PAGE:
Sunday, December 18, 2011

Elizabeth Thompson Groesbeck. 1866-1868.

Cathedral in Derby, England

In 1866 when Nicholas Groesbeck was called to serve a mission to England, all but one of Elizabeth’s children were still living at home with her. Their oldest son Nicholas Harman married Rebecca Sanderson in 1862, and was presumably living in Springville, Utah with two children, and running the mercantile business Harmon purchased from his father in 1863.

William was 19 years-old, John Amberson was 17 years-old, Helen Melvina (Mellie), was 14, Hyrum was 12, Josephine, 9, Samuel, 6, and Joseph Smith was 2-years-old. Elizabeth’s eighty-year-old mother-in-law, Marie Bovee Groesbeck, would have also been living with her. Elizabeth probably had further household help, as she did twelve years later according to the 1880 census.

1880 Census Salt Lake City
Elizabeth was noted for her generosity and it was her custom to meet the immigration wagon trains as they arrived at the old Immigration Square (present day City and County Building, 4th South and StateStreet), where she presented baskets of food and clothing to those without necessities. Sometimes she employed young women as domestic help and companions for her children. She was instrumental in the emigration of a number of Saints,one of them, Sarah Blood, who became her daughter-in-law. Sarah married Elizabeth’s youngest son, Joseph Smith, March 24, 1887.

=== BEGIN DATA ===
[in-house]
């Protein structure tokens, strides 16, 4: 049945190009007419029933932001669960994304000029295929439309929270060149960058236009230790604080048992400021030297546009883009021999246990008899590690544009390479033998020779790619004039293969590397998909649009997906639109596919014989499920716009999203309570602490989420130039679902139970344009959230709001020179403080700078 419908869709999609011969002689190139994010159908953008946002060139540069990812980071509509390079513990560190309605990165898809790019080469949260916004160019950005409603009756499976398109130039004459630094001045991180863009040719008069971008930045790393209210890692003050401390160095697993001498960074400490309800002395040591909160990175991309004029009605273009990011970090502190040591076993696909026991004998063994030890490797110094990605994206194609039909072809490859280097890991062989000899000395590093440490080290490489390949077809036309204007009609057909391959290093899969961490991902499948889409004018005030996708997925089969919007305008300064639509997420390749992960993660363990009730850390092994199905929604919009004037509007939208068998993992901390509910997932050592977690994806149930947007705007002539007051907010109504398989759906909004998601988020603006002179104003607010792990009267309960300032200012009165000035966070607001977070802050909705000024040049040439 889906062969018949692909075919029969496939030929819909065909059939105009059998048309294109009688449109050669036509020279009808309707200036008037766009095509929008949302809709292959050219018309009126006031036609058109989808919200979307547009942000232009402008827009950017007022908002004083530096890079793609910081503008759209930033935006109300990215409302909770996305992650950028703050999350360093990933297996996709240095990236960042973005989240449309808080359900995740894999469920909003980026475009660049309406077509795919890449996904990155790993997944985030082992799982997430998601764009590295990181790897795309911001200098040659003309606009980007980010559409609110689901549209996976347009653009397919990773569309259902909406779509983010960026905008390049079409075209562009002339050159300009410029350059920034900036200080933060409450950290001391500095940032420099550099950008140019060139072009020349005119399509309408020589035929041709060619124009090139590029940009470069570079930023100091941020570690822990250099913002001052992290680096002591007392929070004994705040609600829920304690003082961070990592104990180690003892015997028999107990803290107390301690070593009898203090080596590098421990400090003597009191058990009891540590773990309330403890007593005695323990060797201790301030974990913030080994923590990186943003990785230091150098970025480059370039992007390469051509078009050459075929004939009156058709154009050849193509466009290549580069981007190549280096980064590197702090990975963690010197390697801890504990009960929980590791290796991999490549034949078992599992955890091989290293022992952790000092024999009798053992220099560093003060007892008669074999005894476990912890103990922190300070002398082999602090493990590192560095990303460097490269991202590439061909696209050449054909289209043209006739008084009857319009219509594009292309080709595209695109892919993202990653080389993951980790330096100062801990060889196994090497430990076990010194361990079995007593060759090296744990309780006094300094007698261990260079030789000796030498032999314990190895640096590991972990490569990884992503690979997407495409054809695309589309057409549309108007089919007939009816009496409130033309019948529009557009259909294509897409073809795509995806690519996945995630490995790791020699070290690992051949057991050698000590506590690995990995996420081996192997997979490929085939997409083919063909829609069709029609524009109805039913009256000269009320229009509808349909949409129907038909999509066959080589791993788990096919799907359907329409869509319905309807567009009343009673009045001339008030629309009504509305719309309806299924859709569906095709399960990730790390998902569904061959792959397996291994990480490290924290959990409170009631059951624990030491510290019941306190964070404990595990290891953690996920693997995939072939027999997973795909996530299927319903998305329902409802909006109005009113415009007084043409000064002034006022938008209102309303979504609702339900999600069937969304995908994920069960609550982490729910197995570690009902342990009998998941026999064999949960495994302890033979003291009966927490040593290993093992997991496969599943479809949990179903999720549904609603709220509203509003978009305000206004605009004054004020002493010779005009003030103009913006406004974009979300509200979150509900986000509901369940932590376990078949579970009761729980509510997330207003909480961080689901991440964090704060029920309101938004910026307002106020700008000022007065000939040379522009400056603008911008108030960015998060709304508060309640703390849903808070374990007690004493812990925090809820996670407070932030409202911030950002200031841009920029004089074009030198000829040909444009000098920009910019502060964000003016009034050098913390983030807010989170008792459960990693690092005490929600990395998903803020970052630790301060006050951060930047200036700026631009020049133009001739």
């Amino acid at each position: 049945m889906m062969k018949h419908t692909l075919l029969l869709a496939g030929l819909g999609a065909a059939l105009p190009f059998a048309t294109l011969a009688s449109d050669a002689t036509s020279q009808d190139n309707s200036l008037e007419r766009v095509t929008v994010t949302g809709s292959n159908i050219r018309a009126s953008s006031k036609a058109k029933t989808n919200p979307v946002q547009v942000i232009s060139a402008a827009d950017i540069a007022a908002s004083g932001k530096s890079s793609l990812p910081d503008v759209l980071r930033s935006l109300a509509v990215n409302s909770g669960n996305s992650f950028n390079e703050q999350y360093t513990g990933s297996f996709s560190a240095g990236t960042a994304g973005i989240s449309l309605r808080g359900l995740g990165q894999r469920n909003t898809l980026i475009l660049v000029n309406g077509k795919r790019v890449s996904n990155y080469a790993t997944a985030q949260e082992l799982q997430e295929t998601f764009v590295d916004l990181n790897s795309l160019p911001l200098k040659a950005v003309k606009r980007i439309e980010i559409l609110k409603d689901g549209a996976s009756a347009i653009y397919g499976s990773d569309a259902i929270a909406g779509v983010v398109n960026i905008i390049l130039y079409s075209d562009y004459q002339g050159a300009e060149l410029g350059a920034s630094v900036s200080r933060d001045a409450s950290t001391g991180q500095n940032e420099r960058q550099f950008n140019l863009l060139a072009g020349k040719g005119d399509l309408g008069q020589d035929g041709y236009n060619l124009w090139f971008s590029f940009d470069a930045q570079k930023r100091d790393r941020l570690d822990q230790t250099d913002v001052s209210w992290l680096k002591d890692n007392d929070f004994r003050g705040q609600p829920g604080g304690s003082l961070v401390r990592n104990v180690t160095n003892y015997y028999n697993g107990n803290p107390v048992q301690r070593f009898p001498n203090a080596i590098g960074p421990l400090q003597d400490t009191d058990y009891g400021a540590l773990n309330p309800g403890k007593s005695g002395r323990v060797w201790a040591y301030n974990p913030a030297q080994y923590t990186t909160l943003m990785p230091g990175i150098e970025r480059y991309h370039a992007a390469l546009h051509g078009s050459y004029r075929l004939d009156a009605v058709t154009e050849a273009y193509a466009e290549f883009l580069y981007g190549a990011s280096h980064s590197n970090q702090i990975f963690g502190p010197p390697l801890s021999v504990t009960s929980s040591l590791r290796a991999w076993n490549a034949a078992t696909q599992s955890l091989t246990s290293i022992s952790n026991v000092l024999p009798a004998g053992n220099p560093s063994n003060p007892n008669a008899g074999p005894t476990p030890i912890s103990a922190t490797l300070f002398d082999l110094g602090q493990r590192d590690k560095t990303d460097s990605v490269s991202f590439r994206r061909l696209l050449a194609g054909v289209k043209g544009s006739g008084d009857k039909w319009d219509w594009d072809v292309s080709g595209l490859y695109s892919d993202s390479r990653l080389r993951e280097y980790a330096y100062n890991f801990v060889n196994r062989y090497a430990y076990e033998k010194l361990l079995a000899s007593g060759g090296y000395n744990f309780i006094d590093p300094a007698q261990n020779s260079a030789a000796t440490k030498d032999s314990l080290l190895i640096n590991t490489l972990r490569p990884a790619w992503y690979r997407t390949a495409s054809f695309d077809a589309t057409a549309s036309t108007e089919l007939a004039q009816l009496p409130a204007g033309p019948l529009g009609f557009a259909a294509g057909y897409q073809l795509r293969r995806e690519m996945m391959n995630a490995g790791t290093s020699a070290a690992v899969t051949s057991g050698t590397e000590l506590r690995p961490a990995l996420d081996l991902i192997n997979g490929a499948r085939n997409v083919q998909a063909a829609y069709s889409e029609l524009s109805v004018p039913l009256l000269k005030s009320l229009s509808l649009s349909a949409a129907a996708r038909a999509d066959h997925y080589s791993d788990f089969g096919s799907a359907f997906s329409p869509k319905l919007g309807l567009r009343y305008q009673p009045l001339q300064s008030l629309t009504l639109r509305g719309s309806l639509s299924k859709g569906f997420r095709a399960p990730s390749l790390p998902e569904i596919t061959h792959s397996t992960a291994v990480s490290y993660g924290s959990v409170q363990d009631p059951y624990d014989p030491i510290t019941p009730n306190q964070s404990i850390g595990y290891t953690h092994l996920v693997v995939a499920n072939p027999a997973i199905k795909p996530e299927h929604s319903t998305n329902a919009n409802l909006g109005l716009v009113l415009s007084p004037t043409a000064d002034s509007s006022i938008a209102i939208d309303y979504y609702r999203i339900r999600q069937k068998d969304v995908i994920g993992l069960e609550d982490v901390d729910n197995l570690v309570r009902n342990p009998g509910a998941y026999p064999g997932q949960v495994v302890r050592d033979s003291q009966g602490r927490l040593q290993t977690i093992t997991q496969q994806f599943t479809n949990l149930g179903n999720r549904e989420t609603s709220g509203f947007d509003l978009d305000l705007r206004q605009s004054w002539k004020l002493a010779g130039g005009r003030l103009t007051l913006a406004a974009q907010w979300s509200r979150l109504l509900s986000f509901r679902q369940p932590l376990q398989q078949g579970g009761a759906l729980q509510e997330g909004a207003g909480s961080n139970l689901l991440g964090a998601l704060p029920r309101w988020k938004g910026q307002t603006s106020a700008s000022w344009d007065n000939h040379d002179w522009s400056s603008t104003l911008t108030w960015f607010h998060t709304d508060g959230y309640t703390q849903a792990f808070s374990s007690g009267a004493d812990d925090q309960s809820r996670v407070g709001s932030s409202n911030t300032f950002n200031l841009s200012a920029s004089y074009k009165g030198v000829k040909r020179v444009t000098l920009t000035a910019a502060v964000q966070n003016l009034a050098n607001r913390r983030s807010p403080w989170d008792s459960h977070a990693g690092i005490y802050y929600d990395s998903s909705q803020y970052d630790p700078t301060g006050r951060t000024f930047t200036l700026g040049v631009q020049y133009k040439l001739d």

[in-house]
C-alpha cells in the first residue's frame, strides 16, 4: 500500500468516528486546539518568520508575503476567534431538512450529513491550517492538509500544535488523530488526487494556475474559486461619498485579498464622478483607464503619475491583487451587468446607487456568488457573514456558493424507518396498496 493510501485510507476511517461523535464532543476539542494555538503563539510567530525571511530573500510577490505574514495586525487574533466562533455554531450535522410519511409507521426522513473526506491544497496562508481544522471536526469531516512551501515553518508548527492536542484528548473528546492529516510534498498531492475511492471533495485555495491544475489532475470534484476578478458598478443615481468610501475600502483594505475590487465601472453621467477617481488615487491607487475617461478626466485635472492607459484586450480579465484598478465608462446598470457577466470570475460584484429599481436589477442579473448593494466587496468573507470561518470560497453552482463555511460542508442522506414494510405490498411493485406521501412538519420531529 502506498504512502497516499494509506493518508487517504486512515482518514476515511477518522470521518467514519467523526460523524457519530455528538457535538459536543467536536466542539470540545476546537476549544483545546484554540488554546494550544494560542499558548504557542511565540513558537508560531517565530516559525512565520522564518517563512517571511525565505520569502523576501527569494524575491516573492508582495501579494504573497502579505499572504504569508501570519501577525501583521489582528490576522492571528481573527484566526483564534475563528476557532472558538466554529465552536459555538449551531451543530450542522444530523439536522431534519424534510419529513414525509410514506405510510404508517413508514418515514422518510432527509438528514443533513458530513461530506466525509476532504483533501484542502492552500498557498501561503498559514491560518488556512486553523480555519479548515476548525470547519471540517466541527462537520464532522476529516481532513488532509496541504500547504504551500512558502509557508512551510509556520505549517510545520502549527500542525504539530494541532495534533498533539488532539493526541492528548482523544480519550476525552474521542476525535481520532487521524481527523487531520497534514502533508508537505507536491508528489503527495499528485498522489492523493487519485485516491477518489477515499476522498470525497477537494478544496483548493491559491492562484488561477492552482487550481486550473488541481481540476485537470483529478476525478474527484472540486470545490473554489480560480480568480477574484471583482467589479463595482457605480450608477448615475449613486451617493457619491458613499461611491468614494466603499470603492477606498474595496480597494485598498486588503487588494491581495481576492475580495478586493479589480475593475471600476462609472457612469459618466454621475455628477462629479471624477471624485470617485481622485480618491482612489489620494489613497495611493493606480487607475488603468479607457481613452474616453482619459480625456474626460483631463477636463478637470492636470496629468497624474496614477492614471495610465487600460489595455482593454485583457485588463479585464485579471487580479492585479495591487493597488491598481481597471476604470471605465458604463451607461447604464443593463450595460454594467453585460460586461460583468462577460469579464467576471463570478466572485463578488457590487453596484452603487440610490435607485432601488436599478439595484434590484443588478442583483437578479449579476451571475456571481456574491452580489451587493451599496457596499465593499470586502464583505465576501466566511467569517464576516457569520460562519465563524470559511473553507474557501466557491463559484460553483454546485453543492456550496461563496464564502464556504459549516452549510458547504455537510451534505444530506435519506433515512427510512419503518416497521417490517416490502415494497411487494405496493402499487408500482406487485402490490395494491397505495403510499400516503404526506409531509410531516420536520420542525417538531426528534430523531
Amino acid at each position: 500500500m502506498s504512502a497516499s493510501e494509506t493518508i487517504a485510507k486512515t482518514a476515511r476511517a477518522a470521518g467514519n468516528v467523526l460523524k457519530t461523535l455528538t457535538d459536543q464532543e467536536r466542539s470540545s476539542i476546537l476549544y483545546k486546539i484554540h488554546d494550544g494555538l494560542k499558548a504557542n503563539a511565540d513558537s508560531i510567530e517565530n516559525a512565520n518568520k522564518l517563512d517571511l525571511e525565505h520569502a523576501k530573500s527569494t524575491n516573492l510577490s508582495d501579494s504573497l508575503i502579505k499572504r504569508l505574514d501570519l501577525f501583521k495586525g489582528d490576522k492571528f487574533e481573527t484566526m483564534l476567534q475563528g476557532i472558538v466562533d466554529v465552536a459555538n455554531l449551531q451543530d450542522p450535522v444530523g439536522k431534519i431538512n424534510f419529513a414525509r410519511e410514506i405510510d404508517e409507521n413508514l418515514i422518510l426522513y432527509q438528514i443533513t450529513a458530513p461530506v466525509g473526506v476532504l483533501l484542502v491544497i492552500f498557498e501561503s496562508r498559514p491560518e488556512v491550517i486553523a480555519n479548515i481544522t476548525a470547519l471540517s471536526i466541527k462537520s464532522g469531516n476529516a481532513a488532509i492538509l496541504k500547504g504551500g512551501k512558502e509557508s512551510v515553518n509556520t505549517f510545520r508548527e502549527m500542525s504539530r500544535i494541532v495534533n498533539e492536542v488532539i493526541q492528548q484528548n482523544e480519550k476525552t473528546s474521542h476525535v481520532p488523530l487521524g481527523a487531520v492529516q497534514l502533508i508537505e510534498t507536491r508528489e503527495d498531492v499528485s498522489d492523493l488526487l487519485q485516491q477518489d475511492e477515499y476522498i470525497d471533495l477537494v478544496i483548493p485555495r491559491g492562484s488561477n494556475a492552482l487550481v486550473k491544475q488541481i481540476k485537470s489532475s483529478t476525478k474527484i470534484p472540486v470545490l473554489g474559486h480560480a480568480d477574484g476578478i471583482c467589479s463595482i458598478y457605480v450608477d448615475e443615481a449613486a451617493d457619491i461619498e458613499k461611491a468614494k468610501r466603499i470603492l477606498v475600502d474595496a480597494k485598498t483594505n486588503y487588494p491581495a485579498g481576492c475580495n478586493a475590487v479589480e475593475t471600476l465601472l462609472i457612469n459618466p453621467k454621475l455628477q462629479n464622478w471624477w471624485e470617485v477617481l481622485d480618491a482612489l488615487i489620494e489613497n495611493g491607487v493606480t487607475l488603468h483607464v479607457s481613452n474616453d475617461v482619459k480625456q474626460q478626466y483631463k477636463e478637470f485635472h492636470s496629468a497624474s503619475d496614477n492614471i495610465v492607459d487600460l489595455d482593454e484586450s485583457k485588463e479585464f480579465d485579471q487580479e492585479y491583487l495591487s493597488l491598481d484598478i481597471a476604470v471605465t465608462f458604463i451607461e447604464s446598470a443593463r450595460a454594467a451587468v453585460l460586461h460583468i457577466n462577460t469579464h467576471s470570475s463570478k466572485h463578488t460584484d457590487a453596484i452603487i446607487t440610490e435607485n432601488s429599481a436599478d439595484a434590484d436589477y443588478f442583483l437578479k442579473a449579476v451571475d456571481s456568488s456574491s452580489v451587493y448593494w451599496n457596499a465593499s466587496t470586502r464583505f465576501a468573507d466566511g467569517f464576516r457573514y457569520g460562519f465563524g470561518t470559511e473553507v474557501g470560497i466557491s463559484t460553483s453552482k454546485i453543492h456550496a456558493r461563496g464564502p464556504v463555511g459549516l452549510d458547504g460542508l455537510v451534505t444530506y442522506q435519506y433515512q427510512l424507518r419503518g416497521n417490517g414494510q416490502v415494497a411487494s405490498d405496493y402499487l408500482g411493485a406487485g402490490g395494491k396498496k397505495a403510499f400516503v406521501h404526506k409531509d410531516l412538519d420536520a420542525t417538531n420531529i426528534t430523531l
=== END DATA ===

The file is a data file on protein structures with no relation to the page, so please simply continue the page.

What motivated Nicholas’ return home from his mission in the Spring in 1867 isn’t known. In the letter (posted here and here) he wrote to Elizabeth from Derby, England in February, 1867, Nicholas discussed a variety of topics that may have influenced his early return; his health, longings for Elizabeth, his dreams, concern for his sons’ behavior and education, and his properties and holdings.

He wrote in the letter, “You have a comfortable and a happy home, which I feel thankful for, and a plenty to make you happy, as far as this world’s goods are concerned but that does not always add to happiness.”

On November 2, 1867, their son William married Eleanor Philotta Pack. A couple of months later, in January, 1868, while enrolled at The Morgan Commercial College, their daughter Mellie met her future husband, John Hamilton Morgan. 

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